How Many Migrant Workers Left Cities During the COVID-19 Lockdown?

A PLF survey bears out the pain of mass migration for millions of Indian labourers.

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New Delhi: The first lockdown imposed by the Narendra Modi government became a trigger for large-scale mass-migration. Now, data released by the Periodic Labour Force Survey under the aegis of the National Statistical Office provides evidence for the same.

In a report titled, “Migration in India 2020-21” the survey gives an account of the state of migration and migrants during the period of July 2020 to July 2021. The report, which surveyed a total of 1,13,998 migrants, shows that 51.6% of rural migrants migrated from urban areas in the aftermath of the pandemic.

This figure substantiates the unprecedented unemployment crisis that rankled the Indian labour ecosystem in the months following the first lockdown.

The absence of official data on unemployment immediately following the lockdown blurred the true spectre and gravity of the unemployment crisis, however, data from credible private organisations like CMIE helped bridge the gap. As per CMIE data, a total of 122 million rural as well as urban jobs were lost in the month of April 2020. The job loss data corresponds with the GDP data as recorded in the first quarter of FY21 which indicates that secondary and tertiary industrial activities, operating mostly out of urban areas, crashed while agriculture kept on growing at a strong clip.

Also read: To Fully Understand the Migrant Worker Crisis, We Need a Larger Perspective

Not surprisingly, out of the total number of urban migrants that migrated after the lockdown, only 11% are women, mirroring a larger trend in the Indian society where it is mostly men who leave their hometowns in search of jobs in urban areas.

Shedding more light on the unemployment crisis in the backwash of the first lockdown is an economic research work penned by Arup Mitra and Jitender Singh, published on the web portal Ideas For India. The research work chalks out an estimate of the labour force, workforce, and unemployed for the quarters January-March 2020 and April-June 2020 for the age group 15 years and above.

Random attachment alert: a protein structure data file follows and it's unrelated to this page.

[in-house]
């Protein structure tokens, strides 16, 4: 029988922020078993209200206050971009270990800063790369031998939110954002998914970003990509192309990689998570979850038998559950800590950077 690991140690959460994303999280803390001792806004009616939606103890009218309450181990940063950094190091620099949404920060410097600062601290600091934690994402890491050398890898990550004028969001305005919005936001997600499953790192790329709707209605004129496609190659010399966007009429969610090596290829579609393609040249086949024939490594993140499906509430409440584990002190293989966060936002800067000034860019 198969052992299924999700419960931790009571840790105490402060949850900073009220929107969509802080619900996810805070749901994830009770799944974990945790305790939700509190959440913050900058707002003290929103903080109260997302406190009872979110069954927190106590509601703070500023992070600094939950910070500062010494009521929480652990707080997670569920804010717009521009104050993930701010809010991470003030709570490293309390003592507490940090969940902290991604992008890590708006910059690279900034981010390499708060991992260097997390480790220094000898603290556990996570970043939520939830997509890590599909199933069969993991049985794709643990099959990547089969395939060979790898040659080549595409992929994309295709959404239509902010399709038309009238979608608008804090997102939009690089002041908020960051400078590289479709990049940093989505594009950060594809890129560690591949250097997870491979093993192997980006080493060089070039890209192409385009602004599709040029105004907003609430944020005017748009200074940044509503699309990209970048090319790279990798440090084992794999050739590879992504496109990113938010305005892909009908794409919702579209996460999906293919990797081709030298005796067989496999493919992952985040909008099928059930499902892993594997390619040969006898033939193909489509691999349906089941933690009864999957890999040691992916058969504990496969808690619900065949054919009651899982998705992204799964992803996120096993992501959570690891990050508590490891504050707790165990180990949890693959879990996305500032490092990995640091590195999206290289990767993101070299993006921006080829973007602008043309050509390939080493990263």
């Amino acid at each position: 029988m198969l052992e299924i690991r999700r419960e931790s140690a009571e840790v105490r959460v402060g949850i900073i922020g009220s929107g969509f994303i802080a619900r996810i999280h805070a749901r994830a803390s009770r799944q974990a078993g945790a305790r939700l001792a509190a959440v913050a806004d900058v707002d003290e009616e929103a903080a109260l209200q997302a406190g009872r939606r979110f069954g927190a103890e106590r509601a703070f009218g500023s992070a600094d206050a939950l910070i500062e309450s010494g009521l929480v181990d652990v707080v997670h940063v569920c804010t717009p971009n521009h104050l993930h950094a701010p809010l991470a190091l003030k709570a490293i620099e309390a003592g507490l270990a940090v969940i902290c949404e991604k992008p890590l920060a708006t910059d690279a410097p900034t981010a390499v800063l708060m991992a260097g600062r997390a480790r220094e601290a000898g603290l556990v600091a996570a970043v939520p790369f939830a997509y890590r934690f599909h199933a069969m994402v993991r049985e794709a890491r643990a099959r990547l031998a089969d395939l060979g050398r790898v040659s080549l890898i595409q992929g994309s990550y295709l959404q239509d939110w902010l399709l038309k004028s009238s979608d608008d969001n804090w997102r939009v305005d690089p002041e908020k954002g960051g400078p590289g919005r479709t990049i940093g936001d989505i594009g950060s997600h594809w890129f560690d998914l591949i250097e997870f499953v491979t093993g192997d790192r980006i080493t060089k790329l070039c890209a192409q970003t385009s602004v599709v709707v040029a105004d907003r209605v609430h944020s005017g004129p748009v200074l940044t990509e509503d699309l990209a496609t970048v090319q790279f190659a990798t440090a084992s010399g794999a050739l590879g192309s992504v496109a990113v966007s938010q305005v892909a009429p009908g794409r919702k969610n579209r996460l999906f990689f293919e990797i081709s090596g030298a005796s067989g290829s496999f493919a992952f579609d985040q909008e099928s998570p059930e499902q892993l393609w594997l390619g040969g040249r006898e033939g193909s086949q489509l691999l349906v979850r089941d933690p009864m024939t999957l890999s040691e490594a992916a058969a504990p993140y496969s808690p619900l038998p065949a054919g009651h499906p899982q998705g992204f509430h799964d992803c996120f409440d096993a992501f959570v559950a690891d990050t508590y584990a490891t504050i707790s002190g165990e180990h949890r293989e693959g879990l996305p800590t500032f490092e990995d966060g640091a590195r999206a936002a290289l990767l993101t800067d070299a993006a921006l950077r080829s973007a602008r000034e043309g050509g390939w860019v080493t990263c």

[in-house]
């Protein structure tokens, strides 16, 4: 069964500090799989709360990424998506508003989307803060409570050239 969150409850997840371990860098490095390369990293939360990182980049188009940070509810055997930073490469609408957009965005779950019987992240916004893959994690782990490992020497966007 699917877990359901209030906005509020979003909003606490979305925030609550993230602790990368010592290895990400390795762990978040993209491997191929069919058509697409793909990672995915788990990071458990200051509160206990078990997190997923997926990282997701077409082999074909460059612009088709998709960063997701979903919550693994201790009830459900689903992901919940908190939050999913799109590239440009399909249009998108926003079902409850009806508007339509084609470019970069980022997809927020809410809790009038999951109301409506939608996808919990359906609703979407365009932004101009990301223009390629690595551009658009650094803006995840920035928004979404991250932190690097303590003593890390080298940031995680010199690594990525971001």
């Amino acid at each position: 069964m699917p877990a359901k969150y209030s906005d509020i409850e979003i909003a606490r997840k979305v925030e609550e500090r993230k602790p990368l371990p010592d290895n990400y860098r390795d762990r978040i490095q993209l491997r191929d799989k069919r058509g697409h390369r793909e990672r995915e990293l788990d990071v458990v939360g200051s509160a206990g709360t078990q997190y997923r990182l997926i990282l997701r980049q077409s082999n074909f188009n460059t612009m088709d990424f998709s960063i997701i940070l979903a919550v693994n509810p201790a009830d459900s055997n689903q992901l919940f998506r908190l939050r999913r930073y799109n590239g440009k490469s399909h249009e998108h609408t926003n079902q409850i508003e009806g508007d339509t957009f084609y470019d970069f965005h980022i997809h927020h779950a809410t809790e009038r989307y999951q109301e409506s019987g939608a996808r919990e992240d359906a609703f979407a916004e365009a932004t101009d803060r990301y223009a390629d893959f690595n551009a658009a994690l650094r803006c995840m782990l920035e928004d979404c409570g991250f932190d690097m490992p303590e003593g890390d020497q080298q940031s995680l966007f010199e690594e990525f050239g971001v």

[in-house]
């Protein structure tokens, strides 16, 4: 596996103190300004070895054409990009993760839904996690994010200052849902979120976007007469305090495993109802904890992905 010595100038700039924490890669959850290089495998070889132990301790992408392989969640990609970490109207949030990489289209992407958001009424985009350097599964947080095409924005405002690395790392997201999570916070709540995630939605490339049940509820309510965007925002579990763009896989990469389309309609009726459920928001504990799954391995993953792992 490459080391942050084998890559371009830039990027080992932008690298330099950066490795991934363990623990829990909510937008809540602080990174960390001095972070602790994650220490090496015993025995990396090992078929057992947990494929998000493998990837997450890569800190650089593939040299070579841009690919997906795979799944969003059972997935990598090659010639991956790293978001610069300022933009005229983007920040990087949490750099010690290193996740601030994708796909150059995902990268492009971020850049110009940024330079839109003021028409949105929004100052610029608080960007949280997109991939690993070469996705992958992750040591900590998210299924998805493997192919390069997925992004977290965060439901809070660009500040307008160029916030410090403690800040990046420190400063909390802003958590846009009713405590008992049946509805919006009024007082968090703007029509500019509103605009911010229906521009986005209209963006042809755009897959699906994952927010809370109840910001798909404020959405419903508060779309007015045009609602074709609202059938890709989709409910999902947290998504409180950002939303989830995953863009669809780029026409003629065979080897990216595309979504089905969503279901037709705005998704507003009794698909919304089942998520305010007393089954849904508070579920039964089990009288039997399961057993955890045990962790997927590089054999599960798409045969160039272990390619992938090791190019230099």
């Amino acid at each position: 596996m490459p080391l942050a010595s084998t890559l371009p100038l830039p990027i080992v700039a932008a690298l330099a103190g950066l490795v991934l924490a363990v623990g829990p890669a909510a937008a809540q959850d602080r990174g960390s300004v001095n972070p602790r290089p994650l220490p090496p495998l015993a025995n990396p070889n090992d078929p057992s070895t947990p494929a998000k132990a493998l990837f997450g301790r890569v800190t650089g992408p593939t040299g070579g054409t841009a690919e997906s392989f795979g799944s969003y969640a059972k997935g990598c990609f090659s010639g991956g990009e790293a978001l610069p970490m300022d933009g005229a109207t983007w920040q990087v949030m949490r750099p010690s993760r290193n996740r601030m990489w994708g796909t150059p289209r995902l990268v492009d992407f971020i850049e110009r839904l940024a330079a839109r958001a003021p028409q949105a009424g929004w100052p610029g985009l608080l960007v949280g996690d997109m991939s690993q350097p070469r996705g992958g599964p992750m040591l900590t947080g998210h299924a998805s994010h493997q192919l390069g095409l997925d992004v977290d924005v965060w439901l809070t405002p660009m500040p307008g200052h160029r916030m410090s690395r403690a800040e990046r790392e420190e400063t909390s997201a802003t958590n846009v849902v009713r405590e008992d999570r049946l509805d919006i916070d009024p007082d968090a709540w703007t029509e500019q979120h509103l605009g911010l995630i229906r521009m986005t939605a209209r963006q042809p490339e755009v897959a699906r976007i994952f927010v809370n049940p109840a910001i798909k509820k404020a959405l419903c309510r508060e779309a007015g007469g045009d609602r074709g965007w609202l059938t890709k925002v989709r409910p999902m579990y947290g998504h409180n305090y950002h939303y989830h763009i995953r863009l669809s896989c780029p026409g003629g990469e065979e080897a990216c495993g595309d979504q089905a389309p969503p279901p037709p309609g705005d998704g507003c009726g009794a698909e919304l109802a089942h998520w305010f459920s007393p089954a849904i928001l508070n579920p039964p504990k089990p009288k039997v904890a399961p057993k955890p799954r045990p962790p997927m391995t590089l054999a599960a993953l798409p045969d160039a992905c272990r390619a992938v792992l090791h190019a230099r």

Research work by Mitra and Singh estimates that about 182 million people were either looking for jobs or had a job in the quarter just before the lockdown and about 7 million withdrew from the labour force during the lockdown period.

The pain point in this job loss was all the more pronounced for women, who even before the imposition of the lockdown numbered about 40 million in the labour force, a small fraction of the total of 140 million men employed.

Since the lockdown, the loss of jobs for women was as high as 4 million compared to men which were at 3 million.   

Also read: As Tales of Migration Misery Continue, Biharis Now Accept That as Their Destiny

The research work states:

“The estimates suggest that during April-June 2020, the number of employed persons declined by about 26 million in the urban sector relative to the preceding quarter; about 7 million – predominantly women – withdrew from the workforce, and the number of unemployed persons increased by about 20 million. When examined by employment status, the worst affected were casual workers. In terms of industry groups, the secondary and tertiary sectors took a big hit, while agriculture remained largely resilient. This is because the lockdown had a strong region-centric impact, affecting urban more than rural regions.”

These findings are consistent with the argument that The Wire has been raising for long, namely, that Modinomics has consistently eroded the might of the unorganised sector in India with the demonetisation gambit and a ham-handed application of GST which was topped off by a reckless imposition of the first lockdown.

The lockdown culminated in a never-seen-before reverse migration of labourers and employment from factories to farms, a trend that is clearly reflected in the share of employment in agriculture rising from 42.5% in FY19 to 45.6% in FY20. Within its ambit, the 3 percentage point spike-up accounts for close to 12-13 million workers moving from working in factories to low-wage agricultural jobs.